Ironically, Lisa was working on the set of a new TV series based on terrorism in Brussels. That show was immediately canceled after this day.
“I was at the same metro station that had exploded not but thirty minutes prior to the attack,” Lisa was telling my host family who were gracious enough to speak in English in this kind of moment just so I could hear about it.
“A lot of my co-workers didn’t even make it to work yet before the entire city was on lockdown. I couldn’t leave the office for 13 hours,” she told us, “We had to literally ration out the food we had in the office for two meals each.”
“Luckily, one of my co-workers was also heading back to Ghent tonight to be with family,” Lisa said, “I didn’t want to ride public transportation today and I really didn’t want to spend a night in Brussels.”
A capital city shut down
They still weren’t allowing cars to enter the city even when she left at night. Public Transportation in Brussels was completely shut down until about 6 p.m.. that evening.
It was a day that I wish no one ever had to live through, but I viewed it as very important to me so that I can truly see the realness of acts of terror like these. I was able to see the emotion from those affected that day. I was able to feel the anger of the unfairness. And, most importantly, I was able to remain in touch with the tragedy much more than a Facebook post dedicated to those affected.
Brussels was hit that day. It was an ugly, grim day. Terror won. Terror scared us for that day. But days later, the perpetrators were caught. I would say justice won, but does anyone really win when there are senseless deaths involved?
Brussels Attack: Lucky to be alive
I was in the same metro station that was hit not even a few days before the horror struck. It could have been me. I consider myself fortunate to be able to experience an event like that from a safe distance, and my thoughts are with anyone still being affected by that day on a daily basis.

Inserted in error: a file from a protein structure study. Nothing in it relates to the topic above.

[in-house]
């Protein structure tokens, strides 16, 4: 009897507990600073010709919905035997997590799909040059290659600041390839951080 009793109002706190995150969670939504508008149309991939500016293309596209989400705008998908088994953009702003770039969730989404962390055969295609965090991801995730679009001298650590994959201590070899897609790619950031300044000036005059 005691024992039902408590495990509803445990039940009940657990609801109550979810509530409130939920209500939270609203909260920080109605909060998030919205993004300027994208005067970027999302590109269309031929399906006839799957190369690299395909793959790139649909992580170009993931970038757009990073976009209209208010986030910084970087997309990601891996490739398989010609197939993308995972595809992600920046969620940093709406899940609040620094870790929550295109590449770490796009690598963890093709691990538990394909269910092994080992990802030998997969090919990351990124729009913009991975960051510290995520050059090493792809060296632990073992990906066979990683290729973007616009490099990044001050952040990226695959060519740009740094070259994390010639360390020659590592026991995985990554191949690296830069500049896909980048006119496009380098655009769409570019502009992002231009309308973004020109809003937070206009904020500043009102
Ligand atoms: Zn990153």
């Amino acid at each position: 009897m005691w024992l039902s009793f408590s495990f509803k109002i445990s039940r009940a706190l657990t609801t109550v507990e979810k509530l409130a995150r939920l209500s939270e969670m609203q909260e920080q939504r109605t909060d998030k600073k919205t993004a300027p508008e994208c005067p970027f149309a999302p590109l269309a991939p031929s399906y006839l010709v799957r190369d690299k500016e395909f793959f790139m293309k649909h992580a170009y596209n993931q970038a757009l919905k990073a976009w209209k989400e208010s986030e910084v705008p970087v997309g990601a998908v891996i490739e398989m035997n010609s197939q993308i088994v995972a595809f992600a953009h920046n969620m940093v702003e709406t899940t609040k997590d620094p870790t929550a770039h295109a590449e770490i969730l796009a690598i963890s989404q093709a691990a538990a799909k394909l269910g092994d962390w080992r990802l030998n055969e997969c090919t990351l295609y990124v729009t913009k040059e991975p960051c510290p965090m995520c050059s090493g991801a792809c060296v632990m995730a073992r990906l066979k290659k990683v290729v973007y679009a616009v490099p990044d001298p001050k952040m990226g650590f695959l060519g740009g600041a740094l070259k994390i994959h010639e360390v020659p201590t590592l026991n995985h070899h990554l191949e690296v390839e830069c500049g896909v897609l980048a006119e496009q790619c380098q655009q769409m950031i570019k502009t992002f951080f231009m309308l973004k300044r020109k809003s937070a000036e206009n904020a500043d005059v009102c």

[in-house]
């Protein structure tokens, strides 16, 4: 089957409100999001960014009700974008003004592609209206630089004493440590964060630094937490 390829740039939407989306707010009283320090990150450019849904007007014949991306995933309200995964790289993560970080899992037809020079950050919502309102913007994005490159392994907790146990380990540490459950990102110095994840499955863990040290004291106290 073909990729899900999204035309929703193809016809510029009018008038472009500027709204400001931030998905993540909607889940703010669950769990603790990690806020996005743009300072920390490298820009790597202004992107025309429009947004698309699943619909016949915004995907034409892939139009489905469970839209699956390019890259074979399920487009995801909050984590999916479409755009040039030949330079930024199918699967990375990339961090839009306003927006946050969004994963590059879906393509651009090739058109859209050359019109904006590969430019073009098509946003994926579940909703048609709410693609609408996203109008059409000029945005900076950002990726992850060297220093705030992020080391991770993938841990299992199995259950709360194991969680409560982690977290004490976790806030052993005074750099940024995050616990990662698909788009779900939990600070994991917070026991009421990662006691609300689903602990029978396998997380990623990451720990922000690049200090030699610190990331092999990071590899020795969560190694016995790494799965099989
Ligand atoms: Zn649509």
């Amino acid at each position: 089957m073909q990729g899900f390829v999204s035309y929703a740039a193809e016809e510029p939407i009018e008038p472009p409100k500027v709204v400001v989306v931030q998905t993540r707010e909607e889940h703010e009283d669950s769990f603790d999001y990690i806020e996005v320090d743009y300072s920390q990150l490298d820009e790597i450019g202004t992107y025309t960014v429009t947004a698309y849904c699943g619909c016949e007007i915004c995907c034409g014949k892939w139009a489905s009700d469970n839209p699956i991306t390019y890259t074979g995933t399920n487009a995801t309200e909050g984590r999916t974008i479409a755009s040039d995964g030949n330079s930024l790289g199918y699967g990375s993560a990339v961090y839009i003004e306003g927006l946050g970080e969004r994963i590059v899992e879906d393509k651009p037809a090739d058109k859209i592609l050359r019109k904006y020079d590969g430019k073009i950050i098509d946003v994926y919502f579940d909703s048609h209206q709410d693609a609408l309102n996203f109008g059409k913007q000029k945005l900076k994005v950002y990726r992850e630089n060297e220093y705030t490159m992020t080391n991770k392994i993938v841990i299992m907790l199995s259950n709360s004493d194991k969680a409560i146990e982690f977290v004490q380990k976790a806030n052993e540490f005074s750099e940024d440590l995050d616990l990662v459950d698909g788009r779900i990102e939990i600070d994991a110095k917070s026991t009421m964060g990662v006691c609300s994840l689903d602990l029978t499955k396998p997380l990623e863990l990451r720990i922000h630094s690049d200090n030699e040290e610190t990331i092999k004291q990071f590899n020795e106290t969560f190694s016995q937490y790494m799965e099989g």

My plan was to leave Belgium only two mornings after the Brussels bombings. I had to ride right through Brussels’ main train station. Admittedly, I was terrified and thought about changing my itinerary. It was two days after, but the men responsible for the bloodshed were still at large and the city was still shaken.
I stayed strong and went on with my normal itinerary. When I arrived at Brussels’ main station, fear was still running high. Some didn’t show it on their faces, but you could feel that everyone was on edge.
Security was high – locals had warned me to leave earlier than normal to catch my train in Brussels so I could give myself ample time to wait on the heightened security precautions.
It turns out, I waited in the security line to enter the station for over an hour. Policemen checked every man’s bag and even women and children would occasionally be searched.
Brussels Attack: Bomb threat in Brussels
Not ten minutes after departing from Brussels main station, a man on the intercom of my train made an announcement in French. I wasn’t sure what he said; there was no English translation.
Shortly after, there was a crowd shuffling to the back of the train where I was sitting. As I watched people keep coming down the aisle, I started wondering what the reason was.
“Excuse me, is there a reason everyone is coming back here?” I asked a passenger who was walking the aisle to the back of the train.
The sweet lady looked at me and said, “Oh, you must be so scared (I wasn’t until she said that)! There is a mysterious black bag that was left on the other end of the train. They asked us to move to the back of the train.”
I was on the back end of the train, but this news spooked me out and I decided to move even further back. I was told that the train would be evacuated at the next station so that the bomb squad could investigate.
Sure enough, when we arrived in the nearby college town of Leuven, the train along with the entire station was evacuated. Everyone in the station gathered in the nearby square outside the station.
Nobody showed visible fear or concern. The entire station was evacuated, so theoretically, everyone was safe from danger. We sat outside the main station in Leuven for an hour before officials deemed it a false alarm. Nobody was upset; better safe than sorry in times like these.
I spent the next 7 hours adjusting my route because of train delays and cancellations caused by this evacuation. What was supposed to be a three-hour, one-train route to Dusseldorf turned into an 11-hour, seven train journey.
Understanding the realness of the Brussels bombings
There was no way I could be aggravated by this after the horror many suffered in the same place just two days prior. I was happy to be alive – if just a tad bit late.
If after reading this, you know of a way I can use my platform to help victims of senseless acts of violence such as the one in Brussels, please do not hesitate to reach me through email or social media!